By the book (page 184), It advices that the PC’s should hide and wait until Yeenoghu leaves (or die). Then the PC’s can go and fight a smaller pack of 8 gnolls and one gnoll pack lord. After that, they can harvest the Goristro’s heart and Yeenoghu’s blood from the Goristro’s horns. And this is boring ! the suggested fight is a cakewalk for a level 11-12 party.

There are two alternatives here, one is to bump the gnoll encounter, maybe by adding some extra demons, a second wave of gnolls with demon reinforcements, or gnolls mages. I find it very anti-climatic to have a crazy easy fight because it was badly planned. The other alternative is the very serious one. Fighting Yeenoghu.

Yeenoghu is crazy strong and very scary, however, a level 11-12 optimized party could consider facing the demon lord right there.  It is a very difficult fight but a party of 4 and 5 can take on the demon lord and its pack. Only a well optimized party with well rehearsed combat tactics can dare this challenge, but it is possible, I saw it happen twice in my games.  By the way, it has to be taken into account that Yeenoghu will not have it’s full HP because of the fight with the Goristro, a 20% drop is enough. If your party is strong and they are considering fighting Yeenoghu, don’t discourage them, it will be awesome when they defeat him. Maybe a PC or two will die but the victory will be sweet. It will also give them access to Yeenoghu’s cursed flail. Which I intend to stat in a different article. But if you’re interested, we played with a house rule that said that Demon Princes (Orcus, Demogorgon and Graz’zt) couldn’t be damaged with any weapon, except demonic weapons. In OoTA there are three, Yeenoghu’s Flail, Baphomet’s Great Axe and the Wand of Orcus. The Wand of Orcus changes size and attunes instantly to whoever picks it up in the final confrontation, so the other demonic weapons could do that too, and it adds to the reason why defeating Yeenoghu or Baphomet in the Labyrinth is important.

The Gallery of Angels

This is a sad place, eight angels were confined to this corner of the underdark for crimes they committed eons ago. The angels are turned to stone, yet they are still conscious and aware of their surroundings, unable to do or act in any way. Touching any statue (to chip apart a feather) causes the PC to trigger an effect that depends on the angel. The DM has to describe each angel’s position and facial expression. This a very creepy place. Although it seems like an easy thing to do, due to the angel’s effect, the PC’s might end up fighting each other or receiving damage or orders from the angels. They can never be released from their fates, even if the statues are destroyed, their souls remain embedded in the stones. Forever trapped.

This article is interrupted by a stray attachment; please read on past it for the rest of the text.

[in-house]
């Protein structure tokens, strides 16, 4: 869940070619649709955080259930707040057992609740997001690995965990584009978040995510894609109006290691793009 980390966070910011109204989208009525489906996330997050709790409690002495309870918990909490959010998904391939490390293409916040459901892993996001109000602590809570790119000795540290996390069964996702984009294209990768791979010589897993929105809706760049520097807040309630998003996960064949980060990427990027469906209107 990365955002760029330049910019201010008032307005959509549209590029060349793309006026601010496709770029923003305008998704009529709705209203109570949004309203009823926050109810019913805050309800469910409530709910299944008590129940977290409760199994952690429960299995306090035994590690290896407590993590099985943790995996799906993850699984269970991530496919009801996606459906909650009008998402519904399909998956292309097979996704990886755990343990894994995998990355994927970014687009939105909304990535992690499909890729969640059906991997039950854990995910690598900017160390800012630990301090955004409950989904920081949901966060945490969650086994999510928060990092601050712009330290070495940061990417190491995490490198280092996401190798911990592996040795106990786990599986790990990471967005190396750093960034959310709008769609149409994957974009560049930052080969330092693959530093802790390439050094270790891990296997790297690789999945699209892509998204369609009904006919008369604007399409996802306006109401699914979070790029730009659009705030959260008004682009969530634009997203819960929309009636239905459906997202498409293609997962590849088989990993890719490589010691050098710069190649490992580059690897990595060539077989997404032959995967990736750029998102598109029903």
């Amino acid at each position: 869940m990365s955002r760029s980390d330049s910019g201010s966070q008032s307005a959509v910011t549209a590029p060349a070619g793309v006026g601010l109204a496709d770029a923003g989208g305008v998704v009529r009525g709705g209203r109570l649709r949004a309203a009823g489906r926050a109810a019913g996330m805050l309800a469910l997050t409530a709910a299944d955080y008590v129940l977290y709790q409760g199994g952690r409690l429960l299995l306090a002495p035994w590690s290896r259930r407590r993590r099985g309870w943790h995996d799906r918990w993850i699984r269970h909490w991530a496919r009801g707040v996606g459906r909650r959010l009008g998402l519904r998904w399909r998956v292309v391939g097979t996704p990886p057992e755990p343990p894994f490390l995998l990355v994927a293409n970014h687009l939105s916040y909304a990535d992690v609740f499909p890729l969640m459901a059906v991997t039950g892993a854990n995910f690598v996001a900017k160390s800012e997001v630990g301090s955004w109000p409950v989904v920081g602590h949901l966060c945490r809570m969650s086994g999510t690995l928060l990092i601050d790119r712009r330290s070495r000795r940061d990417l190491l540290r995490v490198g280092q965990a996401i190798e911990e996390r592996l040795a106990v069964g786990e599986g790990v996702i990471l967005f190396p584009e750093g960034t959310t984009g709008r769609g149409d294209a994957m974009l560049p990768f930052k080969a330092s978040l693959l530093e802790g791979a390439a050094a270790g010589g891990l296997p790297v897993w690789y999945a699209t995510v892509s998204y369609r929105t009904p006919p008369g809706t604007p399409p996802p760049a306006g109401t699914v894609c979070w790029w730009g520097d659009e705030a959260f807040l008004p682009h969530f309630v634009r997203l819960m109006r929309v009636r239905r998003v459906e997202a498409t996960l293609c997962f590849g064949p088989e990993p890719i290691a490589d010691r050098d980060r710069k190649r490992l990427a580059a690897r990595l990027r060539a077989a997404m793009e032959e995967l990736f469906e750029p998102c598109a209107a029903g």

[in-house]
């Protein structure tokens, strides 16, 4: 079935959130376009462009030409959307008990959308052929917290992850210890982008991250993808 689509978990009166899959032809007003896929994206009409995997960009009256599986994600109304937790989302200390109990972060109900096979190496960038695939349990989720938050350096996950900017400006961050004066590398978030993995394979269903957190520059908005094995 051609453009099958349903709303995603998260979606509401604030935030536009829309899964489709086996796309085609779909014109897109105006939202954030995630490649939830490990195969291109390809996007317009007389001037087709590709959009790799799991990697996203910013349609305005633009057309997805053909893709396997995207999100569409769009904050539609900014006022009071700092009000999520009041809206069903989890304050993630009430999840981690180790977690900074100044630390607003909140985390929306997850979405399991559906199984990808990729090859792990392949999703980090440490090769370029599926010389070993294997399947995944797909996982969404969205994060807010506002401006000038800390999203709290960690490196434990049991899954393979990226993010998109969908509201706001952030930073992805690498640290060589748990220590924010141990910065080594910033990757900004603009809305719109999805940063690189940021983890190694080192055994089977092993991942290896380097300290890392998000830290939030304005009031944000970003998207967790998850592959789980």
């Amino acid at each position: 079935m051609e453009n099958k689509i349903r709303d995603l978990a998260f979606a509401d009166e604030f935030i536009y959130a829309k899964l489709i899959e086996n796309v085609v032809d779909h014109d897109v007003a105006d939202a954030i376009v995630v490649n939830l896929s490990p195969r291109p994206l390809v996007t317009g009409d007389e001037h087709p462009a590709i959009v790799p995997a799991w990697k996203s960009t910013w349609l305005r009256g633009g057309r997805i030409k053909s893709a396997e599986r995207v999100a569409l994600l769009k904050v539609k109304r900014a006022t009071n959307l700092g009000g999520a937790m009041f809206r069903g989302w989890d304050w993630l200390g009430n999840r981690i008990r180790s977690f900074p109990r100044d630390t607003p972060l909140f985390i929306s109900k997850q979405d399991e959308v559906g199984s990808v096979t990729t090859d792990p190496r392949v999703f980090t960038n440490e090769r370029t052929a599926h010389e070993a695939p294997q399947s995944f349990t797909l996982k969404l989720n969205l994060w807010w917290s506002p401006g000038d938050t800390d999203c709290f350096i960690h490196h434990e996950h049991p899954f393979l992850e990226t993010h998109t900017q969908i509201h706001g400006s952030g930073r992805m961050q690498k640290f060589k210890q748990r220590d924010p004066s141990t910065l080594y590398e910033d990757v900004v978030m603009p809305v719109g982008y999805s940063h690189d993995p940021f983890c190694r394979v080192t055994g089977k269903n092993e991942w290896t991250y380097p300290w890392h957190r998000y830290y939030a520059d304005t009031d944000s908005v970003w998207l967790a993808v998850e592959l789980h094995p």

A group of PC’s might try different kinds of magic to try to release them but everything will fail. If a cleric tries to use a divination spell such as Commune, you can have the character’s god tell him directly that the angels where placed here eons ago, for crimes committed against their faiths. Different gods have placed angels here for confinement and one of the angels, actually belongs to the character’s faith, and was placed here by his/her god. The god can also explain that this is god magic and that it’s useless to try to break the spell.

The Maze Engine 

Much has been said and fathomed about the Maze Engine. The device was built by modrons back in Mechanus, it’s meant to bring order to chaos but this one is broken. If activated, its effects cannot be predicted and will malfunction once and again until it falls into the lava.

Baphomet left a loyal servant to guard the Engine, a Nalfeshnee called Slaughtertusk. He is supposed to play as long as possible with intruders. My personal suggestion is to change this a bit, when the PC’s arribe, Slaughtertusk send a message to Baphomet saying that they have visitors. Better yet, if Yeenoghu was defeated previously, then the message is even more urgent and Baphomet will get there as soon as possible, unfortunately he is far away. Slaughtertusk is very intelligent (INT 19) and will try to play with the PC’s minds or offer them things to make them discuss and wait and consider, while Baphomet arrives. He can offer them to join Baphomet’s ranks, as they are very impressed with the PC’s accomplishments. Or he can try to make them think about their actions in the underdark. Whatever he says he most be portrayed as supremely intelligent and cunning, despite his bestial appearance. Unlike the book (page 187) Slaughtertusk summon Vrocks as soon as the fight starts. And will teleport up in the air and attack them from the air and only fly down to attack spell casters or other squishy PC’s.